Sarah Goodyear is a Brooklyn-based contributing writer to CityLab. She's written about cities for a variety of publications, including Grist and Streetsblog.
When the question is framed in terms of safety, there's plenty of agreement.
New York City politicians, listen up: Among people who go to the polls on a regular basis, two-thirds say they support better bicycle and pedestrian infrastructure on the city’s streets.
A survey commissioned by the advocacy group Transportation Alternatives showed that 67 percent of likely voters in the city’s five boroughs either “strongly support” or “somewhat support” installing protected bicycle lanes and pedestrian islands in their neighborhoods. The study [PDF], which included responses from 875 New Yorkers, was conducted by Penn, Schoen & Berland Associates, a Washington, D.C.-based strategic research and communications firm.
The bike lane question was cast in terms of safety benefits, stating that protected lanes and pedestrian islands "have been proven to reduce injuries to pedestrians, bicyclists, motorists, and passengers by nearly 50%," a phrasing based on data from the New York City Department of Transportation.
Noah Budnick, Transportation Alternatives' deputy director, says that the survey’s demographics were designed to provide an accurate picture of the city’s active electorate. Eighty-seven percent of respondents said they intend to vote in the November mayoral election. Eighty-three percent have lived in the city for more than 20 years, and more than half were over the age of 50.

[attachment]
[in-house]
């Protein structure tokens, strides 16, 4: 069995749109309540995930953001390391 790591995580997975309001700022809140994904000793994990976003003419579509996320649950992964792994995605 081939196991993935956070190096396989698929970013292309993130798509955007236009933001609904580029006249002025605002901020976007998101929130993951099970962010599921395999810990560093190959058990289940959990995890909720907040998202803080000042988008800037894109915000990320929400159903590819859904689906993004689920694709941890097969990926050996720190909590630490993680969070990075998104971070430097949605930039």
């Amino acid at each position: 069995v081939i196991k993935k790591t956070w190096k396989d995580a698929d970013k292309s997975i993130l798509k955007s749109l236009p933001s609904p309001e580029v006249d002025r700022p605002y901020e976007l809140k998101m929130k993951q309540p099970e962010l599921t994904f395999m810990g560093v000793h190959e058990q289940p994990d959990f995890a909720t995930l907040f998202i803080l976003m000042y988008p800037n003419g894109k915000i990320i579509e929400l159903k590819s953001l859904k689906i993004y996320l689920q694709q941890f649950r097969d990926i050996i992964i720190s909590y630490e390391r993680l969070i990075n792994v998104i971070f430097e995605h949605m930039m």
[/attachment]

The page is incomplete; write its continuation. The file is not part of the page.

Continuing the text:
So this wasn’t a stereotypical crowd of "avid cyclists" by any stretch: 69 percent said they don’t ride bikes themselves. The proportion of car owners, 61 percent, was higher than the citywide rate of 46 percent.
Some other interesting data tidbits from the TA survey:
- One in three respondents had been injured in a traffic crash, or knew someone who had been injured or killed in a crash.
- Eighty-nine percent support existing speed cameras in school zones, and 86 percent would like to see the program expanded.
- Fifty-six percent think there will be more people biking in New York five years from now; 29 percent say "many more" people will be riding.
As Streetsblog points out, this is just the latest in a series of polls that shows a steady increase in support for bicycle and pedestrian infrastructure across all sectors of the city’s population. Advocates for street safety are hoping that will translate into political leverage on their issues. A newly formed political action committee, StreetsPAC, made its first endorsements in the September primaries, including a nod for Democratic victor Bill de Blasio.
TA’s Budnick says his nonpartisan organization has sent these latest poll results to de Blasio and Republican Joe Lhota, who are facing off in the general election for mayor in November, along with an invitation to meet and discuss the implications.
"As we take these results to the candidates, these are real voters," says Budnick. "No matter who gets elected, voters are starting to set their priorities for safer streets."